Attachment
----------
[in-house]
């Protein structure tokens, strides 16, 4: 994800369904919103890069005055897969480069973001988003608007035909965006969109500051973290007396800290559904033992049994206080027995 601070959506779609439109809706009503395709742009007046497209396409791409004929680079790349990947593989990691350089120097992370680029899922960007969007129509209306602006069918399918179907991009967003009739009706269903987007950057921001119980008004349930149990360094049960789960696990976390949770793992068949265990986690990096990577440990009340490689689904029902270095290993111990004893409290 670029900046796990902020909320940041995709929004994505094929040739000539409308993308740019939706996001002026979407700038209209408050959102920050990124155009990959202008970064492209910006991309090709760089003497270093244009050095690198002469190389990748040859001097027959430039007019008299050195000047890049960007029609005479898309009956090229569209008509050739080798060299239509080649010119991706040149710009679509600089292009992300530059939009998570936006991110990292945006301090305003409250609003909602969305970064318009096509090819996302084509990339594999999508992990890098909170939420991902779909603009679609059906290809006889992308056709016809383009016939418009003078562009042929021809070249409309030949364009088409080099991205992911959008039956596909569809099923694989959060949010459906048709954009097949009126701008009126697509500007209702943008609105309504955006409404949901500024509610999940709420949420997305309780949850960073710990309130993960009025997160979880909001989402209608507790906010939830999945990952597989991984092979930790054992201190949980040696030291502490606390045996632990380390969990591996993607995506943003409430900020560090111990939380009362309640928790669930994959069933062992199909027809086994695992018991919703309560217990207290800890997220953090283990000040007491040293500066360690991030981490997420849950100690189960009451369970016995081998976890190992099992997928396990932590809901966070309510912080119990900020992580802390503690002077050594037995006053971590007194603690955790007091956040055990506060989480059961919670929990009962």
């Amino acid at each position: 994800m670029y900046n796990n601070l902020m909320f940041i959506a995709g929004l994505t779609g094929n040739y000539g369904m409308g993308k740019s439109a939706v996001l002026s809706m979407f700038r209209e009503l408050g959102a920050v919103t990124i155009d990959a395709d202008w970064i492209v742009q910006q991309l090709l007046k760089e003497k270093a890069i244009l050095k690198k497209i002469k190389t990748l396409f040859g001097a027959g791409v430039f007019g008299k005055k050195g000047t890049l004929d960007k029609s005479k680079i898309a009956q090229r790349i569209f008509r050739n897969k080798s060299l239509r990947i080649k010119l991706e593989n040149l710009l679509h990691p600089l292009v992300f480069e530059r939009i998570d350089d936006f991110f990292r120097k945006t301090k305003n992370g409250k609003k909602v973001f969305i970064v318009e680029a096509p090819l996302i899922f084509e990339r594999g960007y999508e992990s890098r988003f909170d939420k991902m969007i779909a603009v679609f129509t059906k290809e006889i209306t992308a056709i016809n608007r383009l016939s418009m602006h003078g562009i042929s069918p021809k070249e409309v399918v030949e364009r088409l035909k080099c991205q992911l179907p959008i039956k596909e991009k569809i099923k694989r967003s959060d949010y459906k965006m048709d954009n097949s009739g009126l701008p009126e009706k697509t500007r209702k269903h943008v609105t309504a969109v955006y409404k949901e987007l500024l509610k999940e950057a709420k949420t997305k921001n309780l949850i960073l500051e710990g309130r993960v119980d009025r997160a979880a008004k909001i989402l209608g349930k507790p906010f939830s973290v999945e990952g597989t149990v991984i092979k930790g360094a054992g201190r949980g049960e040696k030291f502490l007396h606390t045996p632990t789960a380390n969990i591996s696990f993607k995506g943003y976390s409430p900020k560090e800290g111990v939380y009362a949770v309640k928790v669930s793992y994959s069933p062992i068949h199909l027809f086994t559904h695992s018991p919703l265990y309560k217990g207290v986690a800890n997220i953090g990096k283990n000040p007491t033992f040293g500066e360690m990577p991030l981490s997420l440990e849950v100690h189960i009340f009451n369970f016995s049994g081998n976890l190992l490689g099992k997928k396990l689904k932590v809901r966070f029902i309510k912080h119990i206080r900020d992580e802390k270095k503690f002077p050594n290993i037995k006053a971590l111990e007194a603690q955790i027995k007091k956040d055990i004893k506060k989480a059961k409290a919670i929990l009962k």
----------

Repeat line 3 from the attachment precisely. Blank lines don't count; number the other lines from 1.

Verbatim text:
């Amino acid at each position: 994800m670029y900046n796990n601070l902020m909320f940041i959506a995709g929004l994505t779609g094929n040739y000539g369904m409308g993308k740019s439109a939706v996001l002026s809706m979407f700038r209209e009503l408050g959102a920050v919103t990124i155009d990959a395709d202008w970064i492209v742009q910006q991309l090709l007046k760089e003497k270093a890069i244009l050095k690198k497209i002469k190389t990748l396409f040859g001097a027959g791409v430039f007019g008299k005055k050195g000047t890049l004929d960007k029609s005479k680079i898309a009956q090229r790349i569209f008509r050739n897969k080798s060299l239509r990947i080649k010119l991706e593989n040149l710009l679509h990691p600089l292009v992300f480069e530059r939009i998570d350089d936006f991110f990292r120097k945006t301090k305003n992370g409250k609003k909602v973001f969305i970064v318009e680029a096509p090819l996302i899922f084509e990339r594999g960007y999508e992990s890098r988003f909170d939420k991902m969007i779909a603009v679609f129509t059906k290809e006889i209306t992308a056709i016809n608007r383009l016939s418009m602006h003078g562009i042929s069918p021809k070249e409309v399918v030949e364009r088409l035909k080099c991205q992911l179907p959008i039956k596909e991009k569809i099923k694989r967003s959060d949010y459906k965006m048709d954009n097949s009739g009126l701008p009126e009706k697509t500007r209702k269903h943008v609105t309504a969109v955006y409404k949901e987007l500024l509610k999940e950057a709420k949420t997305k921001n309780l949850i960073l500051e710990g309130r993960v119980d009025r997160a979880a008004k909001i989402l209608g349930k507790p906010f939830s973290v999945e990952g597989t149990v991984i092979k930790g360094a054992g201190r949980g049960e040696k030291f502490l007396h606390t045996p632990t789960a380390n969990i591996s696990f993607k995506g943003y976390s409430p900020k560090e800290g111990v939380y009362a949770v309640k928790v669930s793992y994959s069933p062992i068949h199909l027809f086994t559904h695992s018991p919703l265990y309560k217990g207290v986690a800890n997220i953090g990096k283990n000040p007491t033992f040293g500066e360690m990577p991030l981490s997420l440990e849950v100690h189960i009340f009451n369970f016995s049994g081998n976890l190992l490689g099992k997928k396990l689904k932590v809901r966070f029902i309510k912080h119990i206080r900020d992580e802390k270095k503690f002077p050594n290993i037995k006053a971590l111990e007194a603690q955790i027995k007091k956040d055990i004893k506060k989480a059961k409290a919670i929990l009962k």